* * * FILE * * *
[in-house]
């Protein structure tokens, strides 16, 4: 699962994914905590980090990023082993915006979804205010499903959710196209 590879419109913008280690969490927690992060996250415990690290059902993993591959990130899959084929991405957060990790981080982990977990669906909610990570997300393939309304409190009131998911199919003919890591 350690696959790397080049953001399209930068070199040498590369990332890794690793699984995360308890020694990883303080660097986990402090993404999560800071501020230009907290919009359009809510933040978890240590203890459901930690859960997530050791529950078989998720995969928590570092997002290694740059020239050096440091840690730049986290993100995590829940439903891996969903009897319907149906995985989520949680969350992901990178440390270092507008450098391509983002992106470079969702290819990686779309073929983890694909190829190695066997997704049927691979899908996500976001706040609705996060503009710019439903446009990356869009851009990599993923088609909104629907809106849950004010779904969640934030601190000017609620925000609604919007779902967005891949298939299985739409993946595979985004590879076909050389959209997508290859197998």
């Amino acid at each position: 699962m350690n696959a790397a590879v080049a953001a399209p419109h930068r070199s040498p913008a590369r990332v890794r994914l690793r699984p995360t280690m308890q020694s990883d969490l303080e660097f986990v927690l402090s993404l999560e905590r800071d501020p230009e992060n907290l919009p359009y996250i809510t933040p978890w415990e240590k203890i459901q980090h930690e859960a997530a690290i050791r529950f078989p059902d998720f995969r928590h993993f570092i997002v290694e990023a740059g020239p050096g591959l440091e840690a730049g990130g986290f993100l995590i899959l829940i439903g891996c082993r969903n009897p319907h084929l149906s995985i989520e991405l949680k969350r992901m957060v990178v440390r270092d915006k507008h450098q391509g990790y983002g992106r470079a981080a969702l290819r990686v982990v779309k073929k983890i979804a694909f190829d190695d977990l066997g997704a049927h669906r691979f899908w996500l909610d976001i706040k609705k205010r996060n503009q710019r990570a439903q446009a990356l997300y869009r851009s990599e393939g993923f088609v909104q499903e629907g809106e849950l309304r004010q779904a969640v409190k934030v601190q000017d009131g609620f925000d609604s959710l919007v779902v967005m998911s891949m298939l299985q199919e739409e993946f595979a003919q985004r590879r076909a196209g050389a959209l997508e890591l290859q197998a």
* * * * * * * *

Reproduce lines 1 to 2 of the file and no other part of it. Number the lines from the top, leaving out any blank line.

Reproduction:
[in-house]
């Protein structure tokens, strides 16, 4: 699962994914905590980090990023082993915006979804205010499903959710196209 590879419109913008280690969490927690992060996250415990690290059902993993591959990130899959084929991405957060990790981080982990977990669906909610990570997300393939309304409190009131998911199919003919890591 350690696959790397080049953001399209930068070199040498590369990332890794690793699984995360308890020694990883303080660097986990402090993404999560800071501020230009907290919009359009809510933040978890240590203890459901930690859960997530050791529950078989998720995969928590570092997002290694740059020239050096440091840690730049986290993100995590829940439903891996969903009897319907149906995985989520949680969350992901990178440390270092507008450098391509983002992106470079969702290819990686779309073929983890694909190829190695066997997704049927691979899908996500976001706040609705996060503009710019439903446009990356869009851009990599993923088609909104629907809106849950004010779904969640934030601190000017609620925000609604919007779902967005891949298939299985739409993946595979985004590879076909050389959209997508290859197998």